Every entrepreneur we have interviewed both at Firmsconsulting and when we were partners at BCG and McKinsey always emphasize the following:
• The successes they achieved.
• The growth they achieved.
• The manner in which they built their team.
Entrepreneurs almost always fail to answer the most basic question: If you were so successful, why are you leaving behind all that success to apply for a ~$150K/annum package at McKinsey as an associate?
Moreover, if they fail to answer that obvious question, what does it say about their pragmatism?
Surely that does not make much sense to anyone. In fact, it is a bright red question mark should they choose play up their successes and ignore the obvious question.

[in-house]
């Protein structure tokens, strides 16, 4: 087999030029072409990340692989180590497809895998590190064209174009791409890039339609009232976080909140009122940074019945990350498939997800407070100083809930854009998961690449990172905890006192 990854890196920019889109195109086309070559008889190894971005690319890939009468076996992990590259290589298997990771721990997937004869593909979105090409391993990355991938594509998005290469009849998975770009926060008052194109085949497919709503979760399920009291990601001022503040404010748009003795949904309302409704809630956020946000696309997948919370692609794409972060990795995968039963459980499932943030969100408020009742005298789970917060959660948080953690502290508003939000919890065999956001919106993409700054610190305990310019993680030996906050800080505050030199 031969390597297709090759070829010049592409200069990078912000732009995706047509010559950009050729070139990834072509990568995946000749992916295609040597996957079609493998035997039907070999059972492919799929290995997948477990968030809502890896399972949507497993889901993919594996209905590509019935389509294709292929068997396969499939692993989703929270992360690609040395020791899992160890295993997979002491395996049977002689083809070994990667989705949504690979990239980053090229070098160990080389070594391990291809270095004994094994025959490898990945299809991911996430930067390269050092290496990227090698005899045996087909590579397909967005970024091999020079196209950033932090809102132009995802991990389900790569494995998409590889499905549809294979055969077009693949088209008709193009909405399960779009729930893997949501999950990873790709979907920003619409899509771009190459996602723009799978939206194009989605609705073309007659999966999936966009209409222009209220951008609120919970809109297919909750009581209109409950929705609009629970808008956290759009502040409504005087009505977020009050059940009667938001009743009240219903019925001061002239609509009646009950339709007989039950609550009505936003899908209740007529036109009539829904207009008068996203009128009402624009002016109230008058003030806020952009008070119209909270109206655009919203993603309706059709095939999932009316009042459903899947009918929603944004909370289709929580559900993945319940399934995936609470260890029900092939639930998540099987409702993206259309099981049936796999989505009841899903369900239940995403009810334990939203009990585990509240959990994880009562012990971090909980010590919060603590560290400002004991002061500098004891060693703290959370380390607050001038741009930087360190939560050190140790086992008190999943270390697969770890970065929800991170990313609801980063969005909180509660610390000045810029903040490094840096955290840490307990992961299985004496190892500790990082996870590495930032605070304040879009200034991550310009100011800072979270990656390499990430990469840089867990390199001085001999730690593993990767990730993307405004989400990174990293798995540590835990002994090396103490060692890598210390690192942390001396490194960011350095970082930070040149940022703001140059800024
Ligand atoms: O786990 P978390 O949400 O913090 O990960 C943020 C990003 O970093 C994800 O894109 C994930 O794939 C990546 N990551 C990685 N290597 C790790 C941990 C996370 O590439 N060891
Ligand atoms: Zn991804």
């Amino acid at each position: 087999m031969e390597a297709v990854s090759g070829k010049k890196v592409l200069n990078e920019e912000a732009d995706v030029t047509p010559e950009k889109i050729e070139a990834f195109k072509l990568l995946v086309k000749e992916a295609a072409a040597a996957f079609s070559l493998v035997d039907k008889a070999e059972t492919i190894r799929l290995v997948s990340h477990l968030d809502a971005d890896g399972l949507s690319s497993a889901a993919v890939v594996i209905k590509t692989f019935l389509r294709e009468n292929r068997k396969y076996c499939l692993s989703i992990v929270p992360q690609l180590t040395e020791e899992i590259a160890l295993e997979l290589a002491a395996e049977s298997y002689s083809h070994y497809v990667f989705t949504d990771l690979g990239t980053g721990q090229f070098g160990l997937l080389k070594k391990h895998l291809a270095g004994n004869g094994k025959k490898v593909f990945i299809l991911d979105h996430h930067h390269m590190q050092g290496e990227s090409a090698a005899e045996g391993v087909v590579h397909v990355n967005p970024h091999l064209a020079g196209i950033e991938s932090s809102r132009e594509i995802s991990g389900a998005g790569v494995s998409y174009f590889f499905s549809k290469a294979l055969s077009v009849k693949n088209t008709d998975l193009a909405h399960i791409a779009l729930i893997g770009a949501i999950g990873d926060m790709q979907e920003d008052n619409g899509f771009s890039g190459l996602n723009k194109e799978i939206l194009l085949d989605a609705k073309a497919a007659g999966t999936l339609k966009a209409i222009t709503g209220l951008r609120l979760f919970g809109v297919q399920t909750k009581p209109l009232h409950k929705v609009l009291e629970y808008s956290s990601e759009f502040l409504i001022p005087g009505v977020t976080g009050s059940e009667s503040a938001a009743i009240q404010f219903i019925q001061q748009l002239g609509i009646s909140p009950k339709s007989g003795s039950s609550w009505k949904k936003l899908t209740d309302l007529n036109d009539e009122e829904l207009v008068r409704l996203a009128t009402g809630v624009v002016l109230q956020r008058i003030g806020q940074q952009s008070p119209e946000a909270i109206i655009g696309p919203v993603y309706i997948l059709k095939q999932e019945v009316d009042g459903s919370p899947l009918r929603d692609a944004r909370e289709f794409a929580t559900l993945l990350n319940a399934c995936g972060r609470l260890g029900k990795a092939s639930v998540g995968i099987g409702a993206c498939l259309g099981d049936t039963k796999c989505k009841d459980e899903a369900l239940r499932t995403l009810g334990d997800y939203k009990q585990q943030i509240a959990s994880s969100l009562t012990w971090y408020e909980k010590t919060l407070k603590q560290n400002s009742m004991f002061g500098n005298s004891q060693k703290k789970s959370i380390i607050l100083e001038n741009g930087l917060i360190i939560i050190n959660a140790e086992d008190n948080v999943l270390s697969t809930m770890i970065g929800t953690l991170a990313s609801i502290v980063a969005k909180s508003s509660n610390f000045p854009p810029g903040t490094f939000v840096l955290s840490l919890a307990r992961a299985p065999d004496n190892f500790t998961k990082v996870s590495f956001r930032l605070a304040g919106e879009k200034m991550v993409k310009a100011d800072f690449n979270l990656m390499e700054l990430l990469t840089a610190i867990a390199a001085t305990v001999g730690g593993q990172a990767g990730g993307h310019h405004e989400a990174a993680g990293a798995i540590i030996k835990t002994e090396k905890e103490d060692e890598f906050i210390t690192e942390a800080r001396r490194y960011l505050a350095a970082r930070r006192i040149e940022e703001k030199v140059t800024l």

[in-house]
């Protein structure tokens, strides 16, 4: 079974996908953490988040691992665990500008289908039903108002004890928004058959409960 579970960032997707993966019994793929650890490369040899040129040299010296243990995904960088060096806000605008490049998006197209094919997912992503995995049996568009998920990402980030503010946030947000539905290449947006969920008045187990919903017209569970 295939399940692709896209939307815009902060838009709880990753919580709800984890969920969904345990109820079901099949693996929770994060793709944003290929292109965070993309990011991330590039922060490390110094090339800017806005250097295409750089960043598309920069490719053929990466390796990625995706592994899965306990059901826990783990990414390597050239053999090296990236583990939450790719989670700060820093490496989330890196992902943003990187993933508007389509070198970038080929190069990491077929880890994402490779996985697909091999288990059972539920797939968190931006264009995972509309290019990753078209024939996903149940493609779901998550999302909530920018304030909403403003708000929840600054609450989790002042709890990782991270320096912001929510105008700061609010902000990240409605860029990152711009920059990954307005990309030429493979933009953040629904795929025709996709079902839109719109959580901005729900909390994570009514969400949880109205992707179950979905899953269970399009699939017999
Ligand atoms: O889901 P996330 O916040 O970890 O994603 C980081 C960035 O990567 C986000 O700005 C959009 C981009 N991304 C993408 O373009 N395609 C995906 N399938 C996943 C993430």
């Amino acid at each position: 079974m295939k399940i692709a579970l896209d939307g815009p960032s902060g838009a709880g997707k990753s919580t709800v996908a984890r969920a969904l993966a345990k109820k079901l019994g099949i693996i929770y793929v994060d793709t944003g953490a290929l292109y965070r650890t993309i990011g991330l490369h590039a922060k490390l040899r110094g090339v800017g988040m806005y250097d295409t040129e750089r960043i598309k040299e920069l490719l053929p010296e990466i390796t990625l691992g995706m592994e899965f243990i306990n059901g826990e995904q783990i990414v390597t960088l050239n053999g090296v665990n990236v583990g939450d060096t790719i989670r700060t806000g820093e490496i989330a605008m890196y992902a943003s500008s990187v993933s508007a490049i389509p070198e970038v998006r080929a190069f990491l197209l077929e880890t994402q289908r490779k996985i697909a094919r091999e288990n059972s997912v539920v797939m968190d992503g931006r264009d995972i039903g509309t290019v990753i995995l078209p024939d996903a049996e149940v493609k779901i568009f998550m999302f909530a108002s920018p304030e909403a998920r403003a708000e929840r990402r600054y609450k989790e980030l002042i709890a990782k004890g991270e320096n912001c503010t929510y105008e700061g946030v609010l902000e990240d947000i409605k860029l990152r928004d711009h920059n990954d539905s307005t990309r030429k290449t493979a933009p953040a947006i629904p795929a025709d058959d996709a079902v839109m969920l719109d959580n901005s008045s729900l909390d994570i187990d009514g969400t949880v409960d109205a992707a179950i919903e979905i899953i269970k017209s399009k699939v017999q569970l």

Too many entrepreneurs confuse success in the business with success in maturing as a leader. There is no point creating an unrealistic background when it is clear the start-up did not succeed. This comes down to the way entrepreneurs’ view failure of their business.
Failure of a business is not personal failure. 99% of start-ups will fail and recruiters understand this. Moreover, the mere fact you are applying usually means your business has failed: why else would you leave a ~$10MM revenue business to take a ~$150K salary?
In this podcast, we discuss the manner in which entrepreneurs should discuss their failures as a McKinsey personal-experience-interview leadership lesson. The reality is that a well presented entrepreneurship story always trumps a simple academic story. The story merely needs to emphasis the points listed in this podcast, and be upfront about the challenges. In other words, entrepreneurs should, all other things being equal, have a greater resume profile than someone without entrepreneurship experience.